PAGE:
This morning, the Federal Circuit released one precedential opinion in a trade case appealed from the Court of International Trade and four nonprecedential opinions in pro se cases. The Federal Circuit also released four nonprecedential orders, three granting summary affirmances and one dismissing an appeal. Here are the introductions to the opinions and links to the orders.

Magid Glove & Safety Manufacturing Co. v. United States (Precedential)

Magid Glove & Safety Manufacturing Co. LLC (“Magid”) appeals a decision of the United States Court of International Trade regarding the tariff classification of certain knit gloves with partial plastic coating. Because we conclude that the gloves are properly classified under heading 6116 of the Harmonized Tariff Schedule of the United States, we affirm.

Park v. United States (Nonprecedential)

Donald Park, a veteran of the United States Navy, and his wife, Kathleen, appeal pro se from a decision of the Court of Federal Claims (“Claims Court”), dismissing their complaint sua sponte for lack of subject matter jurisdiction. The Claims Court held that the Parks’ claims were time-barred under 28 U.S.C. § 2501. We affirm.

Jones v. United States (Nonprecedential)

Maxwell Jones appeals an order of the U.S. Court of Federal Claims denying his Rule 60(b) motion for relief from a judgment. We affirm.

Ling v. Secretary of Health and Human Services (Nonprecedential)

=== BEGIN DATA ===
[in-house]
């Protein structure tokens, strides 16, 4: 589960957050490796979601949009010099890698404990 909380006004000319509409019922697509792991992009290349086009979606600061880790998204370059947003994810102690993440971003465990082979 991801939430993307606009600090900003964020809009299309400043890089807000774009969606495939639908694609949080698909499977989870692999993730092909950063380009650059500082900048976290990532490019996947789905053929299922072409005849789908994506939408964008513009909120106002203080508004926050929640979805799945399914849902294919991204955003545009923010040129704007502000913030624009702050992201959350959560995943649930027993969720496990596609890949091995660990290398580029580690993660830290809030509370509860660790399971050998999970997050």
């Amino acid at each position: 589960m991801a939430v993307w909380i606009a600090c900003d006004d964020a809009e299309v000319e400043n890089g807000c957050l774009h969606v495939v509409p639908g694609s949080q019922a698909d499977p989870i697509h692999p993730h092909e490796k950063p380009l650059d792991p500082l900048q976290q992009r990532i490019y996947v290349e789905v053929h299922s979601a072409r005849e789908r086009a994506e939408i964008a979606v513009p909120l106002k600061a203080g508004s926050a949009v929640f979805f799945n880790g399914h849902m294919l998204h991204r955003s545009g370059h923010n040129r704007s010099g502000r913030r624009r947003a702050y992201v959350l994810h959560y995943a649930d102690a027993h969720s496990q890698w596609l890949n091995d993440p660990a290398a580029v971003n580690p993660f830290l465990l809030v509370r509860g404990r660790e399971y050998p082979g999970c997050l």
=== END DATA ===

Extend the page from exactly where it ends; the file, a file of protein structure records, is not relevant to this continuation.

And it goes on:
Bruce A. Ling, Jr. once again seeks compensation under the National Vaccine Injury Compensation Program, 42 U.S.C. § 300aa-10 to -34 (“Vaccine Act”), based on his allegations that a seasonal influenza vaccination he received in November 2011 caused him to develop GuillainBarré Syndrome (“GBS”). The special master denied his claim, finding that Ling did not present sufficient evidence to substantiate his allegation that he suffered from GBS. Ling v. Sec’y of Health & Hum. Servs., No. 20-61V, 2021 WL 3913935, at *4 (Fed. Cl. Spec. Mstr. Aug. 17, 2021) (“Decision”). The United States Court of Federal Claims (“Claims Court”) dismissed Ling’s untimely motion for review but concluded that, even if the motion had been timely, the special master’s decision was not arbitrary or capricious. Ling v. Sec’y of Health & Hum. Servs., No. 20- 61V (Fed. Cl. Mar. 3, 2022), R.A. 6–12. Thereafter, Ling filed two motions for reconsideration, which the Claims Court denied. Ling then filed a petition for review in this court.

For the following reasons, we dismiss Ling’s appeal.

Castillo v. McDonough (Nonprecedential)

Robert Castillo appeals pro se a decision of the United States Court of Appeals for Veterans Claims that it lacked jurisdiction over Mr. Castillo’s petition for a writ of mandamus. The Veterans Court determined that while the petition was pending, the Department of Veterans Affairs granted the relief sought by Mr. Castillo, thereby rendering Mr. Castillo’s petition moot. We affirm.

Summary Affirmances